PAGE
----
Opinion No. 139-76

This case is not covered by Casetext's citator
Attorney General of Missouri — OpinionJul 21, 1976

July 21, 1976


Honorable David L. Zerrer Prosecuting Attorney Monroe County Courthouse Paris, Missouri 65275

Dear Mr. Zerrer:

This letter is in response to your question asking:

"Section 451.090 (2), RSMo 1969 reads in part:

`Section 2. . . . Which consent shall be given at the time, in writing, stating the residence of the person giving such consent, signed and sworn to before an officer authorized to administer oaths.'

"Question 1: Does `. . . . at the time, in writing, . . .' mean that the parental consent form be actually filled out and executed at the time of application in the Recorder's Office?

"Question 2: Is a notary public an `officer authorized to administer oaths' contemplated by this section of the statute.

"Question 3: If a Notary Public can acknowledge a parental consent, is it necessary for the consenting parent to appear before the Recorder"

Subsection 2 of Section 451.090, RSMo Supp. 1975, provides:

"And no recorder shall issue a license authorizing the marriage of any male under the age of eighteen years or of any female under the age of eighteen years, except with the consent of his or her father, mother or guardian, which consent shall be given at the time, in writing, stating the residence of the person giving such consent, signed and sworn to before an officer authorized to administer oaths."

We note that under Section 59.150, RSMo, the recorder of deeds is authorized to administer oaths to any person in matters relating to the duties of his office.

Under Section 486.020, RSMo, notaries public are authorized to take and certify depositions and affidavits and administer oaths and affirmations.

We also note that other officers are authorized to administer oaths under Sections 492.010 and 492.020, RSMo.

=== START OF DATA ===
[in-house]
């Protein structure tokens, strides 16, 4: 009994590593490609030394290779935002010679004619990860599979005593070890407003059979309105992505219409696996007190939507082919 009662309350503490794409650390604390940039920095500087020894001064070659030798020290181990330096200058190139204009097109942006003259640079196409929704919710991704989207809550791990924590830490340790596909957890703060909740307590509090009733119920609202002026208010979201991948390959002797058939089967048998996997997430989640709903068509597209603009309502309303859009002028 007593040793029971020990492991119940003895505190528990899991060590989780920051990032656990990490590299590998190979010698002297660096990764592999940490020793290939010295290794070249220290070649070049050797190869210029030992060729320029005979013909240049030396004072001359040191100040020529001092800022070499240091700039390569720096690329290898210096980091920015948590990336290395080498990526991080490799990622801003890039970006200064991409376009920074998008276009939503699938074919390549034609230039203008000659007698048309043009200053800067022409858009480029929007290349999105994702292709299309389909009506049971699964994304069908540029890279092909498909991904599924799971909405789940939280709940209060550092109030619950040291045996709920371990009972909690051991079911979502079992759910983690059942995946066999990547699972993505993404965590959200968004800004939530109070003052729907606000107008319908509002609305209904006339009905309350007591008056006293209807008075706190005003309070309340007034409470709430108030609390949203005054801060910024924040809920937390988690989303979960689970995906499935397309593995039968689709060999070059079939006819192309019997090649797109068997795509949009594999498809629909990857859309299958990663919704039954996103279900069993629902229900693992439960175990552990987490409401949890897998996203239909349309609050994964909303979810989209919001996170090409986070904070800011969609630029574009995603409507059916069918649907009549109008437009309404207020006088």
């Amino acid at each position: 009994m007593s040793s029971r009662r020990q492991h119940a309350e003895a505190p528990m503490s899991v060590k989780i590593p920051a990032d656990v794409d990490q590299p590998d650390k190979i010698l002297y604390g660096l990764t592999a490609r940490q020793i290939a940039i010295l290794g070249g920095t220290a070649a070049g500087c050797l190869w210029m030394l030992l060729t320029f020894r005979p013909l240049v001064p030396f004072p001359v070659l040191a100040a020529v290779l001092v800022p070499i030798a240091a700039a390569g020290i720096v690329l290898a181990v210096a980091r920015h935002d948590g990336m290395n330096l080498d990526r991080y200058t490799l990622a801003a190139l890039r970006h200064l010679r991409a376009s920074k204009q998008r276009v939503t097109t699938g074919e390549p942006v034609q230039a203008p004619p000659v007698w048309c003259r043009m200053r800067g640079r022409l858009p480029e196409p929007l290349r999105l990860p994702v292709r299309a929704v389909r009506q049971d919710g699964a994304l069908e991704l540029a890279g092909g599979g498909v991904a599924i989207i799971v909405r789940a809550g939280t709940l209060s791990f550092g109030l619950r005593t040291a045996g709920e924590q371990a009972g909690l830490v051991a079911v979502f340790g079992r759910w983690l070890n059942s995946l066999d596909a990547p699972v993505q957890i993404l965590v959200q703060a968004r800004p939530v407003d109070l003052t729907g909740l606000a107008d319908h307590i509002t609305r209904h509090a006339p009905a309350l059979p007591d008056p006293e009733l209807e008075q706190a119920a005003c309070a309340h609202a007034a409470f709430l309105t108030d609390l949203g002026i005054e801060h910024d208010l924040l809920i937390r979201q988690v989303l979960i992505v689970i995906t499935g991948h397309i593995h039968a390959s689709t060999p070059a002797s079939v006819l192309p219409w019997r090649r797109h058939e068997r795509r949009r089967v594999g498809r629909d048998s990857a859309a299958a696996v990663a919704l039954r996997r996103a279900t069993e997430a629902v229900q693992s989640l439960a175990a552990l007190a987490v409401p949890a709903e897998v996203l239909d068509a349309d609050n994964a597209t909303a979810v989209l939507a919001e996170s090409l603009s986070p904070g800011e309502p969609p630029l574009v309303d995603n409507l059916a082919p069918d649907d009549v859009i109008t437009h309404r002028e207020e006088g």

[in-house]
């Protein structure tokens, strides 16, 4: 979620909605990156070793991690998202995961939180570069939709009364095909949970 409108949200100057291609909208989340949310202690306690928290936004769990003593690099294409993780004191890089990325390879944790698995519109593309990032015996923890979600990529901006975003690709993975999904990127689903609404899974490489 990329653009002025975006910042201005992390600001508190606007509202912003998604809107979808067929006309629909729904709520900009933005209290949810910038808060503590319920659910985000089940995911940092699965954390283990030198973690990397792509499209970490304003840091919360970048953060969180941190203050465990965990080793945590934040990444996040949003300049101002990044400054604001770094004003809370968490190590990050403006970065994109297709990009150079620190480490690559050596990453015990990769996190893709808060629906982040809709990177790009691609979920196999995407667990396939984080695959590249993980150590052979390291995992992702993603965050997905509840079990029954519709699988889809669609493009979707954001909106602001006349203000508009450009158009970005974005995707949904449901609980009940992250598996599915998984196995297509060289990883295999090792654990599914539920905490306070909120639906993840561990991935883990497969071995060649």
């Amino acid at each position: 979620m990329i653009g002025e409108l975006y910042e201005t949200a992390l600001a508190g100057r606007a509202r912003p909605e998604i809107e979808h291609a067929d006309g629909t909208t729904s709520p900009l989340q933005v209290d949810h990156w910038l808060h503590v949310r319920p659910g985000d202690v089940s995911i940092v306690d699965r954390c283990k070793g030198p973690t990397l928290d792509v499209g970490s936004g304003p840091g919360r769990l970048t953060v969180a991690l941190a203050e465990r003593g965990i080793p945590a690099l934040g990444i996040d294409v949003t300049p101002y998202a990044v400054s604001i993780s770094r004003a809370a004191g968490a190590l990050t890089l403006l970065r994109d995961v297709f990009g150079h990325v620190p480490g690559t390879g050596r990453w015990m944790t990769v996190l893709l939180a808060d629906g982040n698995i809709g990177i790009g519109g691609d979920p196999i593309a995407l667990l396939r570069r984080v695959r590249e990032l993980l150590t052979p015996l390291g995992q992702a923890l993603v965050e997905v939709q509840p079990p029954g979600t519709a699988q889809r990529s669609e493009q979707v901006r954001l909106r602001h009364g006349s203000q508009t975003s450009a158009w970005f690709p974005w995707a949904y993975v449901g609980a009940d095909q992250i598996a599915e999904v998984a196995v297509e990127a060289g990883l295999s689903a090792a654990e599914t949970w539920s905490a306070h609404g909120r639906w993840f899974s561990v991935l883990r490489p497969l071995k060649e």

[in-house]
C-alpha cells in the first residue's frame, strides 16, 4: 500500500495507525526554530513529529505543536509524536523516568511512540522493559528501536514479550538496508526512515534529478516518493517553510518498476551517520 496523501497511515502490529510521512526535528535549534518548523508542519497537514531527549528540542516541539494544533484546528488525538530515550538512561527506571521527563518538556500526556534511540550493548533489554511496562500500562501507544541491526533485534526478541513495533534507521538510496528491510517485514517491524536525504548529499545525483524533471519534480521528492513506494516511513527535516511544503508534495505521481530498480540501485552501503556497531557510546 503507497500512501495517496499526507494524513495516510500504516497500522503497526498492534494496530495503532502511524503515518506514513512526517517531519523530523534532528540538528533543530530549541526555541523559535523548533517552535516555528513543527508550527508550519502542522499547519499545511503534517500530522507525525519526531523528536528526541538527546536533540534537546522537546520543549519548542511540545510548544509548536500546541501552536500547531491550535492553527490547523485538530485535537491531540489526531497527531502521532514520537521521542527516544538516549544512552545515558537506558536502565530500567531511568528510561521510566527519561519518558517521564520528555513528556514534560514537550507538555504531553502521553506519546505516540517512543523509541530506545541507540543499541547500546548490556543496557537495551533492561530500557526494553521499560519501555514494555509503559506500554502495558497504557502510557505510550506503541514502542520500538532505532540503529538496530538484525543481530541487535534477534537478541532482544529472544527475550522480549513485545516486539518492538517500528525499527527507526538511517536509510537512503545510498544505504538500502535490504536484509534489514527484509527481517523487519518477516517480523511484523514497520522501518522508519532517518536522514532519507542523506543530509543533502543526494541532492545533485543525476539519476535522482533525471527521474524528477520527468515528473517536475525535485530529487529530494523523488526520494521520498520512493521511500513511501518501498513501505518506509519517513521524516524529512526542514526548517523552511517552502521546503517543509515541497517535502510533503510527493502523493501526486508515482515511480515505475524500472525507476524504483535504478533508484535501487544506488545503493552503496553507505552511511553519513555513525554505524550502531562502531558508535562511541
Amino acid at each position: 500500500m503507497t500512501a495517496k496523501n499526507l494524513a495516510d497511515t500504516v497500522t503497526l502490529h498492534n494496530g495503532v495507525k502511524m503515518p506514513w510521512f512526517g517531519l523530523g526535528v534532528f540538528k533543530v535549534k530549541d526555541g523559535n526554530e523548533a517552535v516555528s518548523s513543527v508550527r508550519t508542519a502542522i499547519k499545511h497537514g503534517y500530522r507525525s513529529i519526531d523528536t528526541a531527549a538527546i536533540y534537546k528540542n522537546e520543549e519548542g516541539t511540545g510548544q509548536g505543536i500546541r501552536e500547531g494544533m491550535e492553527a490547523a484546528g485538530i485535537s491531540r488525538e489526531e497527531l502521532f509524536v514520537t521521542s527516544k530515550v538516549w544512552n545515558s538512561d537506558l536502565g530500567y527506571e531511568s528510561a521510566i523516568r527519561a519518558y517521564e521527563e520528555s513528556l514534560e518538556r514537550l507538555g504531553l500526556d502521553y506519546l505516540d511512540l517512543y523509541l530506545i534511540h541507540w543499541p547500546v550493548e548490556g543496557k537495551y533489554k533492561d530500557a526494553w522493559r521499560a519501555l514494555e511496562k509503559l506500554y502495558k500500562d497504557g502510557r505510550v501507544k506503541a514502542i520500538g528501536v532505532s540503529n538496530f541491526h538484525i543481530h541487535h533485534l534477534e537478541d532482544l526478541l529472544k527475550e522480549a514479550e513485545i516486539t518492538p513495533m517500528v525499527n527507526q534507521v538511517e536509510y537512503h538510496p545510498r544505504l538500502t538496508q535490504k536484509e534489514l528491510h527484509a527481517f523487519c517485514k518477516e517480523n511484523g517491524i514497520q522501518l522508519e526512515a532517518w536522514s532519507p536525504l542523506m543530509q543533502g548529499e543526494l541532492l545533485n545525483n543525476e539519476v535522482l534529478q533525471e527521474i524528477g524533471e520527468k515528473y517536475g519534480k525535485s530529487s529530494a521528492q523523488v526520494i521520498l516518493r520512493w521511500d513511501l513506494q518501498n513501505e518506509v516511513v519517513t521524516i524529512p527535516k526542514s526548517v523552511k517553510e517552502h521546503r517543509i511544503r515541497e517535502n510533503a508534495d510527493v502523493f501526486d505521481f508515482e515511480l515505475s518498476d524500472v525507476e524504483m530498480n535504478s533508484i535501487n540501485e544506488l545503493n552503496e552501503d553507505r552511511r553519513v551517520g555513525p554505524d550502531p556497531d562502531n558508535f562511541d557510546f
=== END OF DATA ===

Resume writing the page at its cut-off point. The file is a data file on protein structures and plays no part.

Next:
It therefore appears to be doubtful that the legislature intended to require that consent be given only at the office of the recorder of deeds at the time the marriage license is applied for because if such was the legislative intent there would have been little, if any, reason why the legislature also provided that parental consent could be given and the oath be sworn to before an officer authorized to administer oaths. That is, it is clear the recorder himself can administer such oaths; and it seems highly unlikely that the legislature would have provided that other officers could administer such oaths if the oaths were to be made only at the office of the recorder of deeds.

We conclude that the provision in subsection 2 of Section 451.090 which requires that consent shall be given at the time of the issuance of the license authorizing the marriage means only that consent must be given in writing and under oath before the issuance of the license. It does not require that the oath be given at the office of the recorder of deeds at the same time the license is issued.

Obviously, as we have noted, a notary public does have the authority to administer such an oath. Further, if a notary public does administer the oath, it is obviously not necessary that the consenting parent appear before the recorder.

Very truly yours,

JOHN C. DANFORTH Attorney General